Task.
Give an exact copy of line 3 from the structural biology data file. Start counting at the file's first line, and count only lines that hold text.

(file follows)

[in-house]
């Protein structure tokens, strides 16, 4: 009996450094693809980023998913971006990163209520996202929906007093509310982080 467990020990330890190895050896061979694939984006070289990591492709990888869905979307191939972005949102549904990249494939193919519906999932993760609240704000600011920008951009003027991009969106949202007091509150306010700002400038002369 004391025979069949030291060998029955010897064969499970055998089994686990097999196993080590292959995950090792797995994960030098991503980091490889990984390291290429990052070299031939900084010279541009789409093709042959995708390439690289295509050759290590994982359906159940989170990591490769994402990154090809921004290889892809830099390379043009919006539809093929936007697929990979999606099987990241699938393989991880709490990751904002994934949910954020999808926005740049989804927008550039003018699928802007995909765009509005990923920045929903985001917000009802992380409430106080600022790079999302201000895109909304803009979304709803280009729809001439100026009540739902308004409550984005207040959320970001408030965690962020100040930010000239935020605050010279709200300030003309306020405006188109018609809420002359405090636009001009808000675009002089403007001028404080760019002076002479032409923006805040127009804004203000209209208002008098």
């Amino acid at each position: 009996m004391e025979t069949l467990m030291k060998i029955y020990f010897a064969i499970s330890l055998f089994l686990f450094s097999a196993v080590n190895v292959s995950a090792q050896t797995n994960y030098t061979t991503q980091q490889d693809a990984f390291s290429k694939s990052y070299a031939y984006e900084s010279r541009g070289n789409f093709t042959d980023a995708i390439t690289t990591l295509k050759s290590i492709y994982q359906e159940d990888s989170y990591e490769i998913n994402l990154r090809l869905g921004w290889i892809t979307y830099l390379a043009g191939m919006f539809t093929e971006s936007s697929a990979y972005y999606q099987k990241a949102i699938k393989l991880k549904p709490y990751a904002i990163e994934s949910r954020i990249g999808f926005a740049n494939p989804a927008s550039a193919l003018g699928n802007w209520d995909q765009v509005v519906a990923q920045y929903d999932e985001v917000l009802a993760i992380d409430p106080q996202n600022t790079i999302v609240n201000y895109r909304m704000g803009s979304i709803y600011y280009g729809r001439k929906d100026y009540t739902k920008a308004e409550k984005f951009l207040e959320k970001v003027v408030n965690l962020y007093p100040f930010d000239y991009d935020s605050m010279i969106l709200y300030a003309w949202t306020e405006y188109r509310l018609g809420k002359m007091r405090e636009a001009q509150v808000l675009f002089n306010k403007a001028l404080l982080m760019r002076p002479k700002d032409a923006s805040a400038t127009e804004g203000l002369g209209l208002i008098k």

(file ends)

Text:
């Amino acid at each position: 009996m004391e025979t069949l467990m030291k060998i029955y020990f010897a064969i499970s330890l055998f089994l686990f450094s097999a196993v080590n190895v292959s995950a090792q050896t797995n994960y030098t061979t991503q980091q490889d693809a990984f390291s290429k694939s990052y070299a031939y984006e900084s010279r541009g070289n789409f093709t042959d980023a995708i390439t690289t990591l295509k050759s290590i492709y994982q359906e159940d990888s989170y990591e490769i998913n994402l990154r090809l869905g921004w290889i892809t979307y830099l390379a043009g191939m919006f539809t093929e971006s936007s697929a990979y972005y999606q099987k990241a949102i699938k393989l991880k549904p709490y990751a904002i990163e994934s949910r954020i990249g999808f926005a740049n494939p989804a927008s550039a193919l003018g699928n802007w209520d995909q765009v509005v519906a990923q920045y929903d999932e985001v917000l009802a993760i992380d409430p106080q996202n600022t790079i999302v609240n201000y895109r909304m704000g803009s979304i709803y600011y280009g729809r001439k929906d100026y009540t739902k920008a308004e409550k984005f951009l207040e959320k970001v003027v408030n965690l962020y007093p100040f930010d000239y991009d935020s605050m010279i969106l709200y300030a003309w949202t306020e405006y188109r509310l018609g809420k002359m007091r405090e636009a001009q509150v808000l675009f002089n306010k403007a001028l404080l982080m760019r002076p002479k700002d032409a923006s805040a400038t127009e804004g203000l002369g209209l208002i008098k």